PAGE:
The distinctive characteristics of the National Scenic Byways Program and the diversity of the America's Byways® collection present special challenges for analyzing program activities and accomplishments. A program designed to identify and recognize national and regional resources through the six intrinsic qualities found on and along the nation's highways and byways requires new methods and approaches to measure success. The diversity of routes, resources, and regions raises a wide array of questions:
Most importantly, can the National Scenic Byways Program, through voluntary State and Indian tribe programs dependent on local community initiatives and partnerships, both represent the diversity of America's intrinsic qualities and maintain a quality system - and is it doing so?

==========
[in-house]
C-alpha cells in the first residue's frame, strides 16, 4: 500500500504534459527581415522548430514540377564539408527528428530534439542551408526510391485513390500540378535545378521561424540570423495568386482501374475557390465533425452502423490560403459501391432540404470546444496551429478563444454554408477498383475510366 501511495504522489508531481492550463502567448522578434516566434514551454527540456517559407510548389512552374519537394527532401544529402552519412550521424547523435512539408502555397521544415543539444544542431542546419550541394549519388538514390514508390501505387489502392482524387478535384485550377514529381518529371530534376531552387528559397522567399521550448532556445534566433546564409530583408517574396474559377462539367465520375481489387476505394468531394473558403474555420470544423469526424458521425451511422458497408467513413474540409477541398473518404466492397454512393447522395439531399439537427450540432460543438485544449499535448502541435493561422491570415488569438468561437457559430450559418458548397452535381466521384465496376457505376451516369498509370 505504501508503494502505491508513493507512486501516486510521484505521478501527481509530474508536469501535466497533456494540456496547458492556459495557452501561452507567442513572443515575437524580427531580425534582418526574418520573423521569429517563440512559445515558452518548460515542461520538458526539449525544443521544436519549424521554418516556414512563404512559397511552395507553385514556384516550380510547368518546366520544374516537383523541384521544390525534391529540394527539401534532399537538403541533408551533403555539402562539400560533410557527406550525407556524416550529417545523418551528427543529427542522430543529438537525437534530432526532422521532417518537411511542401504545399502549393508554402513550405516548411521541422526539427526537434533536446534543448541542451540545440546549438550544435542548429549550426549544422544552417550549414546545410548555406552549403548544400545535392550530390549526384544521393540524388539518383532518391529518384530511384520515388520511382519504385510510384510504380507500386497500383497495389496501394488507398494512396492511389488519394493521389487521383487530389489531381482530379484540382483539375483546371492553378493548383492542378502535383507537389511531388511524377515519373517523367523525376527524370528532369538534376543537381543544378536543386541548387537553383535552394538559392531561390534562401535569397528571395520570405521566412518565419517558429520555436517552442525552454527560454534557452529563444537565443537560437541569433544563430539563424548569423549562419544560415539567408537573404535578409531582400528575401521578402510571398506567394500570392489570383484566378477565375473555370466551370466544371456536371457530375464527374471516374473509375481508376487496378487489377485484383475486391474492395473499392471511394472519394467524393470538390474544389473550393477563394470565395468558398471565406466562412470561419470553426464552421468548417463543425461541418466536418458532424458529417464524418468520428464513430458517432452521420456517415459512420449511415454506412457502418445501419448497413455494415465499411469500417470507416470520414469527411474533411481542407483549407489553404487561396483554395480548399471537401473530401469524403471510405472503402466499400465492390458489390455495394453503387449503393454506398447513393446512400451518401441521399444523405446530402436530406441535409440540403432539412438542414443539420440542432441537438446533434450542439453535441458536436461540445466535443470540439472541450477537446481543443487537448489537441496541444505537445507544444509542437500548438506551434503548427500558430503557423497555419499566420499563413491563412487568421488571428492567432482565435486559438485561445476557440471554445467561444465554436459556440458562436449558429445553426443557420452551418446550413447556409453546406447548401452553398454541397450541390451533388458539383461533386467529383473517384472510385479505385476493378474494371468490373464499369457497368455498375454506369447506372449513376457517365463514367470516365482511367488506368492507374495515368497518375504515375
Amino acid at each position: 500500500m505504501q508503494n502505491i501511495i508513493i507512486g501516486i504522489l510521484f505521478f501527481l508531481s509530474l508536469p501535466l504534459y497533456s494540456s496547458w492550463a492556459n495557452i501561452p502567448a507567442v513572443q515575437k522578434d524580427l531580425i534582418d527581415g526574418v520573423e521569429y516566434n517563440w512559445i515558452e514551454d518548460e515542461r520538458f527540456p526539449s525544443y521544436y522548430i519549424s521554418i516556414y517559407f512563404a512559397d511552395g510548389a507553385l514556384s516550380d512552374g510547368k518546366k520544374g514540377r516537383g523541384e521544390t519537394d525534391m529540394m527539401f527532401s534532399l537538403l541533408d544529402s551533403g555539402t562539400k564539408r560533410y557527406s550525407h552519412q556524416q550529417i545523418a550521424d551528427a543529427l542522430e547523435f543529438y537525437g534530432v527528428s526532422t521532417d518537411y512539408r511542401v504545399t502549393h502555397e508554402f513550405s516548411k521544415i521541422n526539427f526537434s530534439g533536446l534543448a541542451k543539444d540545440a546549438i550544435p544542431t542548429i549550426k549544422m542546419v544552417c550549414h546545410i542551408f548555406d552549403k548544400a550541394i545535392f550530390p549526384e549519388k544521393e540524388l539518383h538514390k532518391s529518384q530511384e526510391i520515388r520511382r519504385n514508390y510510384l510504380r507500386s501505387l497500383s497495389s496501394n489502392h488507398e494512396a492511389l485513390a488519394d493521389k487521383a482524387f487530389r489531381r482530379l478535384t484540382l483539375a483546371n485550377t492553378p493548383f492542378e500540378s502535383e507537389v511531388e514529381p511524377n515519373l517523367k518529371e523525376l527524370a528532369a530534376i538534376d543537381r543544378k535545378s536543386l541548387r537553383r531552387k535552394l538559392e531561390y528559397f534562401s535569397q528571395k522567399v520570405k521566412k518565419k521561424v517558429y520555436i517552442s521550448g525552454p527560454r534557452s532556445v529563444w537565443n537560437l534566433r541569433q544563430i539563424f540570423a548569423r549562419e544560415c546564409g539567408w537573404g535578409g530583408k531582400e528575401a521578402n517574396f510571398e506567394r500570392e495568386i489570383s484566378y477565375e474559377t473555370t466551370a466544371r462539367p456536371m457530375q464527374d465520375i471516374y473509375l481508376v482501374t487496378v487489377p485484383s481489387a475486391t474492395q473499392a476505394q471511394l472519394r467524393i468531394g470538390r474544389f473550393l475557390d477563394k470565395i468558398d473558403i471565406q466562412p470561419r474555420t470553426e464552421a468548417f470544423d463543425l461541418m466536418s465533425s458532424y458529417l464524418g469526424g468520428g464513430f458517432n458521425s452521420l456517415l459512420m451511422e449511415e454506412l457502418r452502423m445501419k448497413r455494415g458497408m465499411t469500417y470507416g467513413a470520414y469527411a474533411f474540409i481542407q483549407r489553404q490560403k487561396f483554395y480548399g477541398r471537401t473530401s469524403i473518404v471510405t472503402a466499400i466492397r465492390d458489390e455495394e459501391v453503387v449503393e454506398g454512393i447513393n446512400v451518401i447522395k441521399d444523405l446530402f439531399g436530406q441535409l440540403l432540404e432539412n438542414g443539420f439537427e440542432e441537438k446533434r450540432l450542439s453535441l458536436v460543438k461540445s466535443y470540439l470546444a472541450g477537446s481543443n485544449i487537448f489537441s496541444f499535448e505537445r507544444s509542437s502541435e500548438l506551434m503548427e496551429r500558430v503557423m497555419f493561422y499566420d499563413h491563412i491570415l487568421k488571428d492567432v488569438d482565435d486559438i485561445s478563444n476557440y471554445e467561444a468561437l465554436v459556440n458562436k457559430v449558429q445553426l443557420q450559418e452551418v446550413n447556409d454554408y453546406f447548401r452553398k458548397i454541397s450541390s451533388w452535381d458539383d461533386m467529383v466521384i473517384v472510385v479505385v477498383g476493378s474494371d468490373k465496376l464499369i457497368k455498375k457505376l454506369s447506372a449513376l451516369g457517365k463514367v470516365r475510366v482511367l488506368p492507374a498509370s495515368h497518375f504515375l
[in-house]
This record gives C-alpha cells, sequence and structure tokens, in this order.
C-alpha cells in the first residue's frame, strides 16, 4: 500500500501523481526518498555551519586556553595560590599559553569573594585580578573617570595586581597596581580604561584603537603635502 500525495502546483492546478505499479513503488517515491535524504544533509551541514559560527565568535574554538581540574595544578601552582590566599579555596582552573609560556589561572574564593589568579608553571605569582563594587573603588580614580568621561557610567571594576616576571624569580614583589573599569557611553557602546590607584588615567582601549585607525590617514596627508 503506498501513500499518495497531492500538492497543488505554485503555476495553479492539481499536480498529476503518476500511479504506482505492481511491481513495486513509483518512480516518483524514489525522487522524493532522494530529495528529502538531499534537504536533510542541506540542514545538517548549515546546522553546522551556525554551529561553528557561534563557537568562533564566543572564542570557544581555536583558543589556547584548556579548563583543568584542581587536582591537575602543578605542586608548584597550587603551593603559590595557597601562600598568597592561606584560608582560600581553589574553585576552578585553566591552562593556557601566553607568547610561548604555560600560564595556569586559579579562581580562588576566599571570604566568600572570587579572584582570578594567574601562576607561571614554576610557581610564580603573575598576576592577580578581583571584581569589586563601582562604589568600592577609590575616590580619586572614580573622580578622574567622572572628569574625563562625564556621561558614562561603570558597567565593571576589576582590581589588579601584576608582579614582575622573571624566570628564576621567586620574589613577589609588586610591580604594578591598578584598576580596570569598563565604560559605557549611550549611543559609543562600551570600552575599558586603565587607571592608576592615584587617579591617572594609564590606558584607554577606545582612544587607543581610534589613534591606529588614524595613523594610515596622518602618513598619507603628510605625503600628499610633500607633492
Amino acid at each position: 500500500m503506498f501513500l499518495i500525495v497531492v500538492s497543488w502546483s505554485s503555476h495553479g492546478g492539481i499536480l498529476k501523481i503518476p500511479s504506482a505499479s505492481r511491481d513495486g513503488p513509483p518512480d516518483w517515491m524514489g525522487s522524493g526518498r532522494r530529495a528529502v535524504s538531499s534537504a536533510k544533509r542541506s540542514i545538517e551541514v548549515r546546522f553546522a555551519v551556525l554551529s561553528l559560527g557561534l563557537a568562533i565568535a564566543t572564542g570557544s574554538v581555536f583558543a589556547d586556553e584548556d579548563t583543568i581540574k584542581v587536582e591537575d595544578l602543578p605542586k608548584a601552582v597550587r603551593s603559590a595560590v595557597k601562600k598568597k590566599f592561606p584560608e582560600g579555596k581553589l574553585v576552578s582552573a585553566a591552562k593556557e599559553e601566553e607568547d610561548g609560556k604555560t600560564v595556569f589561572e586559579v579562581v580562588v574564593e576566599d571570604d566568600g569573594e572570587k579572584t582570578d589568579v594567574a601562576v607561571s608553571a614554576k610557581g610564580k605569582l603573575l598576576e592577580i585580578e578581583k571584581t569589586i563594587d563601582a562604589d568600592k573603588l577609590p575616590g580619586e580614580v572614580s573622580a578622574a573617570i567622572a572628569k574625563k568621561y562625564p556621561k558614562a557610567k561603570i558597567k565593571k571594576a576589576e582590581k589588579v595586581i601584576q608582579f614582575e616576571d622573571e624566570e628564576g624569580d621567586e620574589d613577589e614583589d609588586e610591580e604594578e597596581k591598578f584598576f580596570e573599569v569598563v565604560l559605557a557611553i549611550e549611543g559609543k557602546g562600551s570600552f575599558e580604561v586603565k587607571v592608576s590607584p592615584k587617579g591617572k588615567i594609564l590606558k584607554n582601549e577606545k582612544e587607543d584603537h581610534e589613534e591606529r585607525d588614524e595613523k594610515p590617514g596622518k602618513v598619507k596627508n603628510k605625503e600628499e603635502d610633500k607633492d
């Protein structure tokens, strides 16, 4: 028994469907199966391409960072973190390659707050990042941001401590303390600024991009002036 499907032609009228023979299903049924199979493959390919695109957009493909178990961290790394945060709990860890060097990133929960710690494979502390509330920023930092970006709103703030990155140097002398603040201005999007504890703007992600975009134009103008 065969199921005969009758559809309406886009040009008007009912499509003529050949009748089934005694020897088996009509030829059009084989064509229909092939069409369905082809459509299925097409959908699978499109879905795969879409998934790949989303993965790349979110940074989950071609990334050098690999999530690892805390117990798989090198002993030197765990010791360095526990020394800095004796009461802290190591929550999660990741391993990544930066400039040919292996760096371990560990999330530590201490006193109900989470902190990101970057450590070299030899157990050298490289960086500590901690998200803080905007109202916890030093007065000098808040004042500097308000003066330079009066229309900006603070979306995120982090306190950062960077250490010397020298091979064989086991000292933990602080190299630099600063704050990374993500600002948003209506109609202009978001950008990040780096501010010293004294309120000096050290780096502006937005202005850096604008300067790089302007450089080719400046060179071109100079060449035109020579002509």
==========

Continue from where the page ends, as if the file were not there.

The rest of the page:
Collected byway data make it possible to analyze the Program through geography, presence of intrinsic qualities, route distance, projects, and funding. These are useful attributes for identifying the similarities and differences among the designated byway routes, and can also help reveal broad trends or subtle omissions within the collection. However, statistics and quantitative analysis alone are not sufficient to assess the quality of the system or the perceptions of its users. Such an assessment must also incorporate a more qualitative analysis based on the stated goals of the National Scenic Byways Program, field observations, and knowledge of community commitment.